There are few dreams bigger than those carried by an NFL rookie in their first training camp. Most have been playing football since they were children. Now that they have been signed to an NFL team, they stand at the precipice of achieving the goal they established for themselves so long ago — a goal that that has demanded extremely hard work and absolute dedication to their craft.
But one test remains: proving they belong in the NFL. While preseason games may be meaningless to fans, they mean everything to these young men. When the games don’t count, veteran players might take it easy — but the rookies are giving it everything they have.
As the Kansas City Chiefs defeated the Cincinnati Bengals 38-17 in their preseason opener Saturday night, we got to see two unheralded rookie running backs do exactly that.
Darwin Thompson — just 5-foot-8 and 195 pounds — is one of the team’s workout warriors. He played only one season at Utah State after two years at Northeastern Oklahoma A&M. Declaring for the NFL draft after a stellar junior season where he gained 1,376 yards from scrimmage and scored 16 touchdowns on just 176 touches, he remained available until the sixth round — when the Chiefs took him with the 214th pick.
“I’ve got to make up for my size somewhere, and that’s the weight room,” he told the press back in July. “I mean, every day, day in and day out, I spend time in the weight room. Knowing that I’m only 5-foot-8. I’ve got to build my base, my core and my strength. It shows on the field. My contact balance shows up on the field because of the weight room.”
Thompson showed that to us on Saturday night, demonstrating speed, elusiveness and toughness in his five carries — a couple of which were inside runs where he displayed an ability to fight for extra yardage despite his size. But then in the third quarter, Chase Litton found Thompson streaking across the middle on a crossing route.
All speed everywhere. ♂️(via @NFL) pic.twitter.com/jyb0B0TMQz— Arrowhead Pride (@ArrowheadPride) August 11, 2019
“It was crazy,” Thompson told the press after the game. “I didn’t know it was coming to me, but as soon as I broke off the linebacker, I’m like, ‘OK, this ball is coming to me.’ So I put my hands up — it was in slow motion, and my eyes just got big. As soon as I caught it, I was like, ‘Get loose now. Just start running as fast as you can.’”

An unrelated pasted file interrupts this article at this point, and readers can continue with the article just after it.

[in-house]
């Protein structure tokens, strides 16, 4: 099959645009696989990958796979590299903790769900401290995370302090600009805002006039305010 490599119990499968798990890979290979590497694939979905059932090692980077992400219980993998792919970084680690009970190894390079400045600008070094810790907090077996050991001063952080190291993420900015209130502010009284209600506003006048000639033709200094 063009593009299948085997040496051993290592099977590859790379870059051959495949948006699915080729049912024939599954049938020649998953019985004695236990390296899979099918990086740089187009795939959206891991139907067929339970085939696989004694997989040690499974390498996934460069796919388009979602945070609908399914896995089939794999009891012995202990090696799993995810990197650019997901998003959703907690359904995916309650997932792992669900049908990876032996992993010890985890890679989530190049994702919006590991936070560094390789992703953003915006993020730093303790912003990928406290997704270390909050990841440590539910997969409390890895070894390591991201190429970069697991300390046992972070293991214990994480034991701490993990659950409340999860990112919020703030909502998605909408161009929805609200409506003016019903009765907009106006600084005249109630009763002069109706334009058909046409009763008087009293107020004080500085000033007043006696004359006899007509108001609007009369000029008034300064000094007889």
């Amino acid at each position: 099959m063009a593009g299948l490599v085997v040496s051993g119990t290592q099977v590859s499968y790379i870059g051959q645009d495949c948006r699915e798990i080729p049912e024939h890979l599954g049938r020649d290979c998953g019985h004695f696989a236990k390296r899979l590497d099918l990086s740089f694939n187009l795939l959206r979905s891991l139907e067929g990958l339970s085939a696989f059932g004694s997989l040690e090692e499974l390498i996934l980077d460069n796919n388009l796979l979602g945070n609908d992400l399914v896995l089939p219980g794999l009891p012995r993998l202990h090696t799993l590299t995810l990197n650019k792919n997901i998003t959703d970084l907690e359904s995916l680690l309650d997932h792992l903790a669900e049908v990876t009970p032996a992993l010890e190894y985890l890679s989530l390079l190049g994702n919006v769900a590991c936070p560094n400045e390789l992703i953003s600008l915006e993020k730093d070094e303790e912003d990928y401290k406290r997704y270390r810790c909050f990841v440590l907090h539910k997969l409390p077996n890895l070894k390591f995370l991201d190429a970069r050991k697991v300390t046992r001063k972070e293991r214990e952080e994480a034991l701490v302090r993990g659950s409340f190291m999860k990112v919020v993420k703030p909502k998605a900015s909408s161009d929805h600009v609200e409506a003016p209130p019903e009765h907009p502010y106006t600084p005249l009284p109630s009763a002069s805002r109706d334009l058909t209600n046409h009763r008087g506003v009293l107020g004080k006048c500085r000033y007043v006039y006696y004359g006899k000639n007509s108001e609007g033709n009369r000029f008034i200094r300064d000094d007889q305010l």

How’s that for a dream come true? Work your way up from a small Oklahoma A&M to a Division I scholarship, get picked late in the draft and then score a touchdown the first time you suit up for an NFL game — even if it’s just an exhibition.
“I proved a little bit,” said Thompson. “I proved that 5-foot-8, 195 [pounds] can play in the NFL. I can break tackles. I can do the same things I did in college. Let me build on top of that. That’s not the best of me. I’m going to keep getting better every day.”
But then consider the case of Josh Caldwell.
Before Saturday night, his name was probably unknown to you. A product of Lee’s Summit North High School in suburban Kansas City, Caldwell began his collegiate career at Missouri Western State University in St. Joseph — the home of Chiefs training camp for the last ten years.
At Missouri Western, Caldwell was an All-MIAA running back in his redhsirt sophomore season. But midway through his third season with the Griffons — when he was second in the MIAA with 856 yards and eight touchdowns — the MWSU football team and Caldwell parted ways for an unspecified reason. Head coach Matt Williams said it was a “mutual agreement” between himself and Caldwell — but Caldwell publicly denied that.
Whatever the reason for Caldwell leaving the team, MWSU’s loss turned out to be Northwest Missouri State’s gain. Transferring to Northwest for his senior season, Caldwell joined a Bearcat team that already had plenty of talent in its backfield. He started only five games in 2018, but nonetheless ran for 830 yards and scored 11 touchdowns — earning him an honorable mention on the All-MIAA team.
Caldwell wasn’t on anybody’s draft radar, but he managed to secure a tryout during the Chiefs minicamp in June — and was signed on June 14.
So for him, just playing at Arrowhead Stadium for his hometown NFL team was cause enough for nervousness.
“The biggest takeaway was just getting those first-game jitters out,” he said after the game. ”I just wanted to come out and put on a show for my family, my friends, and the city of Kansas City. So it was just fun for me.”
But then with less than two minutes to go in the fourth quarter — and the Chiefs leading 31-17 — something happened.
From Lee’s Summit to the red zone! (via @NFL) pic.twitter.com/Po9OVTNdYJ— Arrowhead Pride (@ArrowheadPride) August 11, 2019
Caldwell’s 47-yard gallop set up a touchdown by... Josh Caldwell — on the very next play.
“I might have just taken a knee there,” head coach Andy Reid told the press after the game, “other than that the kid is from Kansas City. He makes a huge run to get down there and you have to give him the ball, right?’’
Just so, Coach Reid.
“It was just like a dream come true,” Caldwell said. “You know, I’m really not supposed to be here. I’ve been through a lot in my past with the transfer and whatnot. Just to cap it off with my first NFL touchdown was a blessing.”
Indeed it was. And wherever their paths may take them, both Thompson and Caldwell each have something that no one will ever be able to take from them: a glorious moment of realization that big dreams can come true.